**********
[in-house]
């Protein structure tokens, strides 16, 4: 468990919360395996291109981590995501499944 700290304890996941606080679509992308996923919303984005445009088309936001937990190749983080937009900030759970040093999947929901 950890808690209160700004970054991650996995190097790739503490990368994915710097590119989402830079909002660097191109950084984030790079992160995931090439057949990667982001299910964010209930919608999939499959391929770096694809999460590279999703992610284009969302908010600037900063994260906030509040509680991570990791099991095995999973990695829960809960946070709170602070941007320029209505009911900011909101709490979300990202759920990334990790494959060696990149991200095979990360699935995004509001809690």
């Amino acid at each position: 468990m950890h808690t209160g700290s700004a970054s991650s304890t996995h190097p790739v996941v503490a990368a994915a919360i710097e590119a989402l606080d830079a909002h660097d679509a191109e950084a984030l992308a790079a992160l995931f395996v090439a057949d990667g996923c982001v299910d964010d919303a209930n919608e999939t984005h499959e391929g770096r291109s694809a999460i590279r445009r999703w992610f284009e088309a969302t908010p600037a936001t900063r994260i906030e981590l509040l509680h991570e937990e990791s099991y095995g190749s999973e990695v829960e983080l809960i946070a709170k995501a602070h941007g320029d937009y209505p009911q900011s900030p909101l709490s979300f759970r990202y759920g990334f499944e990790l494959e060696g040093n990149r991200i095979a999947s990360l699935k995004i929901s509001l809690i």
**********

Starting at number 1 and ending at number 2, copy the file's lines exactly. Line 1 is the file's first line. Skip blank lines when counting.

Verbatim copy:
[in-house]
């Protein structure tokens, strides 16, 4: 468990919360395996291109981590995501499944 700290304890996941606080679509992308996923919303984005445009088309936001937990190749983080937009900030759970040093999947929901 950890808690209160700004970054991650996995190097790739503490990368994915710097590119989402830079909002660097191109950084984030790079992160995931090439057949990667982001299910964010209930919608999939499959391929770096694809999460590279999703992610284009969302908010600037900063994260906030509040509680991570990791099991095995999973990695829960809960946070709170602070941007320029209505009911900011909101709490979300990202759920990334990790494959060696990149991200095979990360699935995004509001809690």